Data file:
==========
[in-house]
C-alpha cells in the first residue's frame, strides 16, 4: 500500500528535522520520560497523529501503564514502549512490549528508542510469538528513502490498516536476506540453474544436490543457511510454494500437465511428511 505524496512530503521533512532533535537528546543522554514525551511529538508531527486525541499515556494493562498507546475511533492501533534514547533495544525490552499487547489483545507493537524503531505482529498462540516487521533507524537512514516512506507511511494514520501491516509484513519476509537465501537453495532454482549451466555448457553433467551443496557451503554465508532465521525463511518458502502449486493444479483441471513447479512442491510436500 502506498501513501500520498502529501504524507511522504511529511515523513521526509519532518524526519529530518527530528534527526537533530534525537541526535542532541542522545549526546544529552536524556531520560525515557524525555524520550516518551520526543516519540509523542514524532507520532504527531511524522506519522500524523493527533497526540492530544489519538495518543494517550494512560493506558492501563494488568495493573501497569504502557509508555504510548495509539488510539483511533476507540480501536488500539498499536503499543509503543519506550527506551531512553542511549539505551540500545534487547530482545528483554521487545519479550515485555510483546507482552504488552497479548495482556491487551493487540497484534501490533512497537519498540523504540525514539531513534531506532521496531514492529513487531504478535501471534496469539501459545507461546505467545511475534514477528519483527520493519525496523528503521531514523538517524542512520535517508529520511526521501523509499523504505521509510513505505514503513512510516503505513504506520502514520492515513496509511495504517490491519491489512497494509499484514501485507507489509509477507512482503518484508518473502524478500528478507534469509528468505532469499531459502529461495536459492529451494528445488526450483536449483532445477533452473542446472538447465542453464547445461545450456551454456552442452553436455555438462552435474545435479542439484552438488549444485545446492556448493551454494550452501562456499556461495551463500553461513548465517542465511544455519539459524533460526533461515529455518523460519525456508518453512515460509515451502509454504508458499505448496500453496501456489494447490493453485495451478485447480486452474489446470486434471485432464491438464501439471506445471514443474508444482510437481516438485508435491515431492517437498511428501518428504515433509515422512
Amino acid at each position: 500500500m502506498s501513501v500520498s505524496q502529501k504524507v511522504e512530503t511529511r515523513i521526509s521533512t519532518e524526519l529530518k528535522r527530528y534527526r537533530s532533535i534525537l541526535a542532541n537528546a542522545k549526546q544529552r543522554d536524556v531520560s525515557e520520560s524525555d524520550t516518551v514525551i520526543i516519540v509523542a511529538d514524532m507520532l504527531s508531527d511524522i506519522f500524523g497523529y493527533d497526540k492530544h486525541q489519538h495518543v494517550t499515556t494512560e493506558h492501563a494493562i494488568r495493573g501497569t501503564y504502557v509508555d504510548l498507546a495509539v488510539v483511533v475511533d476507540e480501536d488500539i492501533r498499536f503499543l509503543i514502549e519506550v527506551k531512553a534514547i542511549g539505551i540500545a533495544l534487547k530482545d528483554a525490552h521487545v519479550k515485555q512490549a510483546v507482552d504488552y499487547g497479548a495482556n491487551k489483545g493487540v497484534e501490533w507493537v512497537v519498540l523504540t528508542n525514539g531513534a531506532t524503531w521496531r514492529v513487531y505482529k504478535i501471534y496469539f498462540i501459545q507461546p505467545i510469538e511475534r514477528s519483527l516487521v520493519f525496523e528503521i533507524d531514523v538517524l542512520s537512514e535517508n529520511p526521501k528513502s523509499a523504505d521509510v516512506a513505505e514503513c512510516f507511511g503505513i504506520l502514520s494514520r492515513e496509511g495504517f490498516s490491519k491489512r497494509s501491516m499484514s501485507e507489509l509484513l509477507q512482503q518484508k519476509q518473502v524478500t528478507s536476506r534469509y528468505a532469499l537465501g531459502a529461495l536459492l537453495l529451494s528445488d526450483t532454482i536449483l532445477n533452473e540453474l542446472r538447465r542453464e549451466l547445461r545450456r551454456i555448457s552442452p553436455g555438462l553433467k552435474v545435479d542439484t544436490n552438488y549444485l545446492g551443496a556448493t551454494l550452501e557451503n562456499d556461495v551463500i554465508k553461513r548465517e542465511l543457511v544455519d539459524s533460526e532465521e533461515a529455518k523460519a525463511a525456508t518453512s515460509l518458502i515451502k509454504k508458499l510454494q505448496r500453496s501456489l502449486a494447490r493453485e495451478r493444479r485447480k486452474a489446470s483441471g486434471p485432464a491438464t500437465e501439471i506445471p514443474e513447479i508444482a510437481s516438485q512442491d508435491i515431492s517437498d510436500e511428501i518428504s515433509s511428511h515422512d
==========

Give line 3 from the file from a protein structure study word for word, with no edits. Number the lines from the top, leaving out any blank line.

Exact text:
Amino acid at each position: 500500500m502506498s501513501v500520498s505524496q502529501k504524507v511522504e512530503t511529511r515523513i521526509s521533512t519532518e524526519l529530518k528535522r527530528y534527526r537533530s532533535i534525537l541526535a542532541n537528546a542522545k549526546q544529552r543522554d536524556v531520560s525515557e520520560s524525555d524520550t516518551v514525551i520526543i516519540v509523542a511529538d514524532m507520532l504527531s508531527d511524522i506519522f500524523g497523529y493527533d497526540k492530544h486525541q489519538h495518543v494517550t499515556t494512560e493506558h492501563a494493562i494488568r495493573g501497569t501503564y504502557v509508555d504510548l498507546a495509539v488510539v483511533v475511533d476507540e480501536d488500539i492501533r498499536f503499543l509503543i514502549e519506550v527506551k531512553a534514547i542511549g539505551i540500545a533495544l534487547k530482545d528483554a525490552h521487545v519479550k515485555q512490549a510483546v507482552d504488552y499487547g497479548a495482556n491487551k489483545g493487540v497484534e501490533w507493537v512497537v519498540l523504540t528508542n525514539g531513534a531506532t524503531w521496531r514492529v513487531y505482529k504478535i501471534y496469539f498462540i501459545q507461546p505467545i510469538e511475534r514477528s519483527l516487521v520493519f525496523e528503521i533507524d531514523v538517524l542512520s537512514e535517508n529520511p526521501k528513502s523509499a523504505d521509510v516512506a513505505e514503513c512510516f507511511g503505513i504506520l502514520s494514520r492515513e496509511g495504517f490498516s490491519k491489512r497494509s501491516m499484514s501485507e507489509l509484513l509477507q512482503q518484508k519476509q518473502v524478500t528478507s536476506r534469509y528468505a532469499l537465501g531459502a529461495l536459492l537453495l529451494s528445488d526450483t532454482i536449483l532445477n533452473e540453474l542446472r538447465r542453464e549451466l547445461r545450456r551454456i555448457s552442452p553436455g555438462l553433467k552435474v545435479d542439484t544436490n552438488y549444485l545446492g551443496a556448493t551454494l550452501e557451503n562456499d556461495v551463500i554465508k553461513r548465517e542465511l543457511v544455519d539459524s533460526e532465521e533461515a529455518k523460519a525463511a525456508t518453512s515460509l518458502i515451502k509454504k508458499l510454494q505448496r500453496s501456489l502449486a494447490r493453485e495451478r493444479r485447480k486452474a489446470s483441471g486434471p485432464a491438464t500437465e501439471i506445471p514443474e513447479i508444482a510437481s516438485q512442491d508435491i515431492s517437498d510436500e511428501i518428504s515433509s511428511h515422512d